One of the major stressors my clients encounter is caring for aging parents needing help due to paring down belongings and moving, sickness or surgery, or simply managing tasks they can no longer do as they grow older. Even if providing help doesn’t drive clients to eat emotionally, it’s certainly a drain on their emotional resources. In the best of relationships between parent and child, this endeavor can be time-consuming and energy-sapping. In the worst, it can feel like a downright burden.
If you were well-loved and well treated by your parents, you probably have similarly positive feelings toward them. You want them to feel safe, secure, and happy and don’t much mind doing whatever you can to make that happen. Although grocery shopping, taking them to medical appointments, taking over bill-paying or calling or visiting them more frequently may take time out of your busy schedule, you don’t begrudge doing this for them. They took care of you and now it’s fine that you are able to return the favor.
However, if your parents did or do not treat you well because of substance abuse or mental health issues of their own, you most likely have mixed feelings about doing for them when they didn’t or don’t do for you. This is normal and natural and nothing to be ashamed of. It’s hard not to feel conflicted about someone you’re supposed to love and cherish when you feel that they didn’t or don’t love and cherish you.
Some of my clients are taking care of parents who physically or emotionally mistreated them, refused to acknowledge and do anything about a sibling that sexually abused them, or abandoned them as children and are now begging for their help. Anyone would expect these clients to have resentment, bitterness, rage or indifference to such parents. But, anyone would also not be surprised that these clients feel terribly torn about providing help. Some feel guilty when they say no and others constantly wonder whether they’re doing enough. Many can’t let go of wanting the love, validation, and appreciation that their parents still can’t give them. Others are furious and resentful.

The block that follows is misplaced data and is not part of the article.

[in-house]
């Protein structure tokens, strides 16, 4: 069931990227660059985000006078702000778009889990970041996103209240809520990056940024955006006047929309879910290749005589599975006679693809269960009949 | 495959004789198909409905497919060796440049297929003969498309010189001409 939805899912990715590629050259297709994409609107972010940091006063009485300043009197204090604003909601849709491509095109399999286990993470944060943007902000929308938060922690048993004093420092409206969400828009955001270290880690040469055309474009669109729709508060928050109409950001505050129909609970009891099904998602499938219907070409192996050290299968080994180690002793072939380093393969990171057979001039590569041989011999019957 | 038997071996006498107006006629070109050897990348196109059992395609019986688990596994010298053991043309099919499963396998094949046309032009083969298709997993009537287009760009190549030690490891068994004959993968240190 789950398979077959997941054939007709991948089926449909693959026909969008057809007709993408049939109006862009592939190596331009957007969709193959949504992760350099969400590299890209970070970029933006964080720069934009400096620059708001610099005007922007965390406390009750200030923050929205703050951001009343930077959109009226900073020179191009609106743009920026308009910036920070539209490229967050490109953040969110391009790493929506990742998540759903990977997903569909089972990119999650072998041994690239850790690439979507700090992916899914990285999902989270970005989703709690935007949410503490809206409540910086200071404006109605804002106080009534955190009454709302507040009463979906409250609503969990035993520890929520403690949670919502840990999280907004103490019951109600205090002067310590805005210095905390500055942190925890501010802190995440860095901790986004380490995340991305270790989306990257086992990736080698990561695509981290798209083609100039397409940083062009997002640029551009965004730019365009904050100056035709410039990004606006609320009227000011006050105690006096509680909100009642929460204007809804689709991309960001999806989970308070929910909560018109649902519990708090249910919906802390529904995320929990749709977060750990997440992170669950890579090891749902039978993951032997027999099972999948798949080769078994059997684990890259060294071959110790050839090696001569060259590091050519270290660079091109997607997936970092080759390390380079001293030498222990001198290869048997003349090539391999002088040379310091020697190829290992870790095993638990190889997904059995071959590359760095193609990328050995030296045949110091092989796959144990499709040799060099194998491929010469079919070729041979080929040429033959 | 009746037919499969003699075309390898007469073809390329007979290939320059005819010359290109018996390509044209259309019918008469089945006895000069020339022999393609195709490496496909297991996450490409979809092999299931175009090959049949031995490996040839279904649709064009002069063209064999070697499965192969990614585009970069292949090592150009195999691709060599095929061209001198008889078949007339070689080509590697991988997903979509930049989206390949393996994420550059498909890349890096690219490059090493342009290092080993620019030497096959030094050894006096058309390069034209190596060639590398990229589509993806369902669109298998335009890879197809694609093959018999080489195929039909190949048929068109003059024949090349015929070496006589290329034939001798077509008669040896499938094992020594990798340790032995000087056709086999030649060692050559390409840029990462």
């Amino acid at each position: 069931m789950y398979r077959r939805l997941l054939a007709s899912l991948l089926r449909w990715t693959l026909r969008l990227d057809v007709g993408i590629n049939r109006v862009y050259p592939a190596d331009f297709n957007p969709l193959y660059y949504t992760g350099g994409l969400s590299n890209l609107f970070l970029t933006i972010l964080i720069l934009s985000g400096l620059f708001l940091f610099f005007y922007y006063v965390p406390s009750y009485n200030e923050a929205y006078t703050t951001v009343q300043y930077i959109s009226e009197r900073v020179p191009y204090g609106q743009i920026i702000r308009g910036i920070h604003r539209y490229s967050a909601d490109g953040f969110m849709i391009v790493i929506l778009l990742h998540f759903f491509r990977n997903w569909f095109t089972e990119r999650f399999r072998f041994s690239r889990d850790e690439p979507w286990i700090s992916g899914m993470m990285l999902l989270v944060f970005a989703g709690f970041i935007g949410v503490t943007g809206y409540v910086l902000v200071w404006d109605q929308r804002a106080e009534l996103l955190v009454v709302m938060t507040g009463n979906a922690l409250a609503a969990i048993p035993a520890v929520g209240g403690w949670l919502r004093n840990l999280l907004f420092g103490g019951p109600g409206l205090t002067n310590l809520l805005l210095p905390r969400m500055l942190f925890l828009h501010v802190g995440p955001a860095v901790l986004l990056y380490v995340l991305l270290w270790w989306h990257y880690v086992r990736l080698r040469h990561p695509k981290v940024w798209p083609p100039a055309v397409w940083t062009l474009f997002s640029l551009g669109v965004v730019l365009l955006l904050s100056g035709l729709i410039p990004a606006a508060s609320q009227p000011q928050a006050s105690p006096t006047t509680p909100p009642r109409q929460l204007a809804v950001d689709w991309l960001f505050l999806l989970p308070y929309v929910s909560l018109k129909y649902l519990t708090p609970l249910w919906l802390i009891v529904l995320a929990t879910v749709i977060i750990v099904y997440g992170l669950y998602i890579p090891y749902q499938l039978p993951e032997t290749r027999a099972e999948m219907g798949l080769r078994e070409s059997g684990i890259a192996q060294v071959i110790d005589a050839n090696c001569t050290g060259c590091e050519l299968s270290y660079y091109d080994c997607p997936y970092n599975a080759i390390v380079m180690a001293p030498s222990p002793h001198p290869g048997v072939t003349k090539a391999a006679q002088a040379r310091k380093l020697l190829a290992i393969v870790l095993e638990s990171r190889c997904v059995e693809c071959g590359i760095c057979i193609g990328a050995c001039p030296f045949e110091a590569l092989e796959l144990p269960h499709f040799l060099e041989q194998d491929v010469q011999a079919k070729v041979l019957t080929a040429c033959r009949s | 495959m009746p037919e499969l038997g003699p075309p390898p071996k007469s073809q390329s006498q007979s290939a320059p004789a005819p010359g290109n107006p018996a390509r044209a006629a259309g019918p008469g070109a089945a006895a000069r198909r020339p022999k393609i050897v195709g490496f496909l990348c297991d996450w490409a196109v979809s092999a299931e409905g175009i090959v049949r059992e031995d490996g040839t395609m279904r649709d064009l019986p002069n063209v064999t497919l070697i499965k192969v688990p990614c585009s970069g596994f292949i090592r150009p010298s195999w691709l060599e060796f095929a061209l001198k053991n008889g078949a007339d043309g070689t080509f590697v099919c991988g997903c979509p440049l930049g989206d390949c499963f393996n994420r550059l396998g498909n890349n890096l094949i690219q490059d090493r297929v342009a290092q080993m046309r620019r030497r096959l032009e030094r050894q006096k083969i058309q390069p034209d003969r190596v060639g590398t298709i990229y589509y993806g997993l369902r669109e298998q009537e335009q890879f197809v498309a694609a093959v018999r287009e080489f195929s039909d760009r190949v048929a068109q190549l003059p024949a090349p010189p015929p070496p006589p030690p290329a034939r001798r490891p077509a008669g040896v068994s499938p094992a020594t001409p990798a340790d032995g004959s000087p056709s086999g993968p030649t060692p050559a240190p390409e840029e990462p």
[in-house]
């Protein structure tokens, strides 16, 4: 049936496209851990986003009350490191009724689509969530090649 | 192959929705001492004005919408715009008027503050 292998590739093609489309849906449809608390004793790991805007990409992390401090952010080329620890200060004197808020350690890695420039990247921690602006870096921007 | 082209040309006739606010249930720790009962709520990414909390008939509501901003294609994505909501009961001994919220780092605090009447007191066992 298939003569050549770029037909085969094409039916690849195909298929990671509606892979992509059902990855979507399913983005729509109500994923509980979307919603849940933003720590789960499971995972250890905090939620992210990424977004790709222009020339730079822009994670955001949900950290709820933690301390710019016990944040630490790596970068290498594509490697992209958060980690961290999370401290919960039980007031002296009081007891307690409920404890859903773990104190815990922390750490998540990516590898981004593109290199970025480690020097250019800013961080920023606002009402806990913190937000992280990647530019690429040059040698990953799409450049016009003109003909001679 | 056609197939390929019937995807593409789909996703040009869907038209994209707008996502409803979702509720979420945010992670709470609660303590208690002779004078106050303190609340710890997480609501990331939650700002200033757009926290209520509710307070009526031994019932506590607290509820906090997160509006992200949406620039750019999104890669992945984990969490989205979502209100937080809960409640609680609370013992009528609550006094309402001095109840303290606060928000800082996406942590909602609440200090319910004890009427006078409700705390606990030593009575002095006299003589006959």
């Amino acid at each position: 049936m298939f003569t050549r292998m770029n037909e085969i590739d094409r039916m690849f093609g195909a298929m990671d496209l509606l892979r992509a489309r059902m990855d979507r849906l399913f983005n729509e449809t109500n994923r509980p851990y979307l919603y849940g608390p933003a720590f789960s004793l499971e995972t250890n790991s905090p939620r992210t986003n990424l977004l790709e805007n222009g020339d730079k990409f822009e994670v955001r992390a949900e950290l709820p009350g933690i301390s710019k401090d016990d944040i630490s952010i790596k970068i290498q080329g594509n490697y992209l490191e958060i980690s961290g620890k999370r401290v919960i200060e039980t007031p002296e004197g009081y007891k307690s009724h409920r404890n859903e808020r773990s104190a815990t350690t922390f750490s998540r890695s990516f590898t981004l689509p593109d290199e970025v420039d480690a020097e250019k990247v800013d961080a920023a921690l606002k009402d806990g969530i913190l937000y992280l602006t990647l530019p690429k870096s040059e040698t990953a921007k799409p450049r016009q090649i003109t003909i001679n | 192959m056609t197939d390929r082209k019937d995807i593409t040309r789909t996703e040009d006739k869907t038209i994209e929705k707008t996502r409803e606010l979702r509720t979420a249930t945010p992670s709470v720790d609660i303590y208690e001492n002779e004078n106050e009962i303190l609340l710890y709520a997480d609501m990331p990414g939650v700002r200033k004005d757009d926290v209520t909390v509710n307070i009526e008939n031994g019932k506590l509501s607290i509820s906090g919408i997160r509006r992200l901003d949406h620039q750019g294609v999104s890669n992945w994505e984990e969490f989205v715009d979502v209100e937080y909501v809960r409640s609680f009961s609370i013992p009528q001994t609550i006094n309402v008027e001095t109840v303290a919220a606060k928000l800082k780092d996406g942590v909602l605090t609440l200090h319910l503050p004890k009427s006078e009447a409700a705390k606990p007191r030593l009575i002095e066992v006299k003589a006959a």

If any of the above rings true for you, acknowledge your feelings even if they feel contradictory and all over the place. Stop mindless eating to make yourselves feel better. Find someone to talk to about them—a friend, family member or therapist. Sort out what you’re willing to do for your parents and understand why you’re doing it. If not out of love but a duty, so be it. Allow yourself to feel compassion for whatever happened to them in childhood to make them as difficult as they are or were. Try to let go of resenting giving care you didn’t get. You don’t have to care for them; make it a choice.